By Bob Grindle
There were moments when, as a young grammar school student, my attention would drift far from the lesson being taught. It didn’t take much…a bird flying past a window, a cloud shapeshifting against a blue sky, the steady droning sound of the class’s 20 gallon aquarium or the rainy day smell of a class of nearly 40 kids all trying to shake or shiver or stamp themselves dry, and sometimes just thinking about running across a summer field and down the hill to the old gravel pit. A fifth grade geography or history or English lesson didn’t stand a chance against the fresh, youthful pull of an imagination in full wild horses racing across the high plains state of mind. Despite the teacher’s concerns expressed to my parents that I was too easily distracted and not living up to some lofty, hoped for or imagined potential, thoughts about bicycle trips down to the river or an upcoming family vacation or some recent exploration of a nearby abandoned factory would still fill that enormous etch-a-sketch screen that lurks on stage in the theater of each of our minds. Such thoughts gently nudged our teacher, Mrs. Krammer’s, curricular efforts off the stage…all but one effort, the class’s daily trip to the school library.
The school library was a place where a young imagination could rope-swing out over the deep canyon of youthful optimism without hearing the gentle gasps of those who might prefer a bit less mystery in how their days, or lives unfold. I’d like to think that Mrs. Krammer grasped full well the pure magic of her sorcery as she led the class down hallway for a half hour of rather jittery library discovery time followed by another half hour of always rapt and quiet story time. As I sit here looking out through an open window into an early July rainfall that transforms every perception of the surrounding woodland…at least to human eyes…I am reflecting on the 50th anniversary trip my wife and I just completed. There is a small part of me that knows that a fifth grade teacher—by guiding her classes to understand that they can learn from the stories of others—owns a tiny piece of the success of our story.
There is a relentless and inexorable edge and complexity to the passage of time. The voyage of life, as poets and writers and painters have described and depicted it, is far more beautiful and mysterious and frightening and filled with more wonders and danger than any charlatan’s promise or travel brochure could possibly embrace, and as my wife and I take stock of the vessel that has carried us down this river of life these many years, we chuckle to note that perhaps the boat is in better shape than the sailors. And so it is with humor and excitement that we both look forward to many more years of this journey, crossing summer fields and snowy roads, our minds always looking up while keeping our eyes focused on the path forward.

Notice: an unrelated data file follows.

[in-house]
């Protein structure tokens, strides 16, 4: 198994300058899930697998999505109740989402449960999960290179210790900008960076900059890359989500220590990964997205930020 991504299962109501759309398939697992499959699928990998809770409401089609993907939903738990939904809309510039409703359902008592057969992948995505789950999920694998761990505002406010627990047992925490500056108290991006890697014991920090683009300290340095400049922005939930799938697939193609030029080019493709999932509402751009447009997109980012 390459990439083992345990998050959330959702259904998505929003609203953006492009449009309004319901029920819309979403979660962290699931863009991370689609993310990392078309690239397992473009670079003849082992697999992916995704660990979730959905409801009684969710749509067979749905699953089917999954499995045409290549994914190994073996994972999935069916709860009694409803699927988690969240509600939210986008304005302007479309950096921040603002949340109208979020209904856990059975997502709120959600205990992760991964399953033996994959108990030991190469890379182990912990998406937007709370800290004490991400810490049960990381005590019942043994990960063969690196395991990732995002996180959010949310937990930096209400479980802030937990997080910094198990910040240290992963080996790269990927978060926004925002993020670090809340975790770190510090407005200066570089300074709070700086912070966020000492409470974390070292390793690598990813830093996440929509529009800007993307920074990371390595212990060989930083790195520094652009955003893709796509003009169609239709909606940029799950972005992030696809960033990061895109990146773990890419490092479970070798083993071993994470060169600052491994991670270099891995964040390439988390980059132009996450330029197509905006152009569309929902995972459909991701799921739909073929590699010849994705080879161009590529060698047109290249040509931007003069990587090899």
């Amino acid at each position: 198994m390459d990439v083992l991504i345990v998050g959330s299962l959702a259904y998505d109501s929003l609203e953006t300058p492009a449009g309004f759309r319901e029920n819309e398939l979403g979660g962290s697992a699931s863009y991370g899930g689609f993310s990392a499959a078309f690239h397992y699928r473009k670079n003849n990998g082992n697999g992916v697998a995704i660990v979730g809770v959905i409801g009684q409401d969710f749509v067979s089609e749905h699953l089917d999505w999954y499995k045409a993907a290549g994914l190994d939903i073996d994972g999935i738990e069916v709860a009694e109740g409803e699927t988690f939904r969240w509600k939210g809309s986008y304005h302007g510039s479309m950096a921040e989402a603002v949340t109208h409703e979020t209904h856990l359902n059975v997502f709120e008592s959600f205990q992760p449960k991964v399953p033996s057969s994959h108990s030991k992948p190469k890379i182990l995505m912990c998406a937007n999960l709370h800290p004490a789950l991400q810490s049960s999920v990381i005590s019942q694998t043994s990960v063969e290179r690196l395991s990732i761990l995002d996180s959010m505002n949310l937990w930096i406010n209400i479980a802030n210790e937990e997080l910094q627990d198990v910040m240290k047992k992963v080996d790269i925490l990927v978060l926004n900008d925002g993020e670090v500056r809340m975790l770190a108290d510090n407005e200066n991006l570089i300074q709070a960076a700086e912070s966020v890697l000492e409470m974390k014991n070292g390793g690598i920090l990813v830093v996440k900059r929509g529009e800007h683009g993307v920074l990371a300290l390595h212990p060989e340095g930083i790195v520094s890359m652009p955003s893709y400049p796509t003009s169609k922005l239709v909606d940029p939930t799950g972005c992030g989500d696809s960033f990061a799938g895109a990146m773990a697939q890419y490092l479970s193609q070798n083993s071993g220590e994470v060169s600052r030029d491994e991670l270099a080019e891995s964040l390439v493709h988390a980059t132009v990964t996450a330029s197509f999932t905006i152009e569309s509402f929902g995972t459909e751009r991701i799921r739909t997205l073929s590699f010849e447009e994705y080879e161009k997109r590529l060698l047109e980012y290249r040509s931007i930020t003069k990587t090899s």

Looking up into the early morning and after sunset skies has been a test of patience and persistence through much of these last couple of months. If the skies weren’t completely hazed by smoke blown in from forest fires to our north, they were usually cloudy and threatening rain. But perhaps July and August will bring better viewing, and the three full Moons that frame these two Summer months—that’s right, three full Moons in two months—will have a way of shining through whatever nature puts in their way. In fact, the full Sturgeon Moon of August 1st and the full Blue Moon of August 30th will both be Super Moons because the Moon will be at its nearest to the Earth of the entire year. As twilight fades an hour after sunset on Wednesday, August 30, cast a look to the east-southeast and the full Super Moon, the second full Moon of August, will be rising with Saturn, slightly above and to the right. Of course, if you’re anything like me, all full Moons are super.
But, while full Moons get more than their share of attention and romantic poetry, they tend to overwhelm the smaller details of night time sky watching. The nights of July 18-20, half an hour after sunset, a little before 9 pm, will treat sky watchers to a jewler’s case of small details as the young and delicate waxing crescent Moon passes by Mars, Regulus, Venus and Mercury as it sets into the western sky.
The rain has ended and the chorus of birds reminds me that our planet is full of communities, full of neighborhoods, full of promise and beauty and full of opportunity to help care for it. Be well, enjoy the next couple of summer months in our gem of a neighborhood…and maybe visit your local library.